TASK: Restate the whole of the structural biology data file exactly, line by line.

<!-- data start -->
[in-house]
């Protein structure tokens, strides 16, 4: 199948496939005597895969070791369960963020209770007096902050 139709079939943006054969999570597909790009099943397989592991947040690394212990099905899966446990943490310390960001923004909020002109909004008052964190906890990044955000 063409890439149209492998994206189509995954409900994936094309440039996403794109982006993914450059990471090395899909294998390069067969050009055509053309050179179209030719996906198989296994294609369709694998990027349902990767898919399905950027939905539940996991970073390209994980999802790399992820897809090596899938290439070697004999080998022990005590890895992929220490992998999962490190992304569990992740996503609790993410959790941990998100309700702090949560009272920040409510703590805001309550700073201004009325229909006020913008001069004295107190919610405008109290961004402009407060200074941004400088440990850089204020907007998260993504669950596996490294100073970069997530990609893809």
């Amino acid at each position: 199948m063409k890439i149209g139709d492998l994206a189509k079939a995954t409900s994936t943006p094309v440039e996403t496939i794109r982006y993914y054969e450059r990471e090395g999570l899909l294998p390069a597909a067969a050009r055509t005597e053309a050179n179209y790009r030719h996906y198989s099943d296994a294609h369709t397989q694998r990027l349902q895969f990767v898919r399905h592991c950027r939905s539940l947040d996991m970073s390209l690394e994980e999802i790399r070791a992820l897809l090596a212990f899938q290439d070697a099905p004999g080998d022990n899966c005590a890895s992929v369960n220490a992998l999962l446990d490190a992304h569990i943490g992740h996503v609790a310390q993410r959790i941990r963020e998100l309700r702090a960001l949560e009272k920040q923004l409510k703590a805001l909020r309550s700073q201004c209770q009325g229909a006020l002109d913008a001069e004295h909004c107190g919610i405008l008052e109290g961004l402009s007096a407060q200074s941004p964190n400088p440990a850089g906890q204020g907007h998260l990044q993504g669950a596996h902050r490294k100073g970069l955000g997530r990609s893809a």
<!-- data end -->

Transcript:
[in-house]
């Protein structure tokens, strides 16, 4: 199948496939005597895969070791369960963020209770007096902050 139709079939943006054969999570597909790009099943397989592991947040690394212990099905899966446990943490310390960001923004909020002109909004008052964190906890990044955000 063409890439149209492998994206189509995954409900994936094309440039996403794109982006993914450059990471090395899909294998390069067969050009055509053309050179179209030719996906198989296994294609369709694998990027349902990767898919399905950027939905539940996991970073390209994980999802790399992820897809090596899938290439070697004999080998022990005590890895992929220490992998999962490190992304569990992740996503609790993410959790941990998100309700702090949560009272920040409510703590805001309550700073201004009325229909006020913008001069004295107190919610405008109290961004402009407060200074941004400088440990850089204020907007998260993504669950596996490294100073970069997530990609893809």
């Amino acid at each position: 199948m063409k890439i149209g139709d492998l994206a189509k079939a995954t409900s994936t943006p094309v440039e996403t496939i794109r982006y993914y054969e450059r990471e090395g999570l899909l294998p390069a597909a067969a050009r055509t005597e053309a050179n179209y790009r030719h996906y198989s099943d296994a294609h369709t397989q694998r990027l349902q895969f990767v898919r399905h592991c950027r939905s539940l947040d996991m970073s390209l690394e994980e999802i790399r070791a992820l897809l090596a212990f899938q290439d070697a099905p004999g080998d022990n899966c005590a890895s992929v369960n220490a992998l999962l446990d490190a992304h569990i943490g992740h996503v609790a310390q993410r959790i941990r963020e998100l309700r702090a960001l949560e009272k920040q923004l409510k703590a805001l909020r309550s700073q201004c209770q009325g229909a006020l002109d913008a001069e004295h909004c107190g919610i405008l008052e109290g961004l402009s007096a407060q200074s941004p964190n400088p440990a850089g906890q204020g907007h998260l990044q993504g669950a596996h902050r490294k100073g970069l955000g997530r990609s893809a």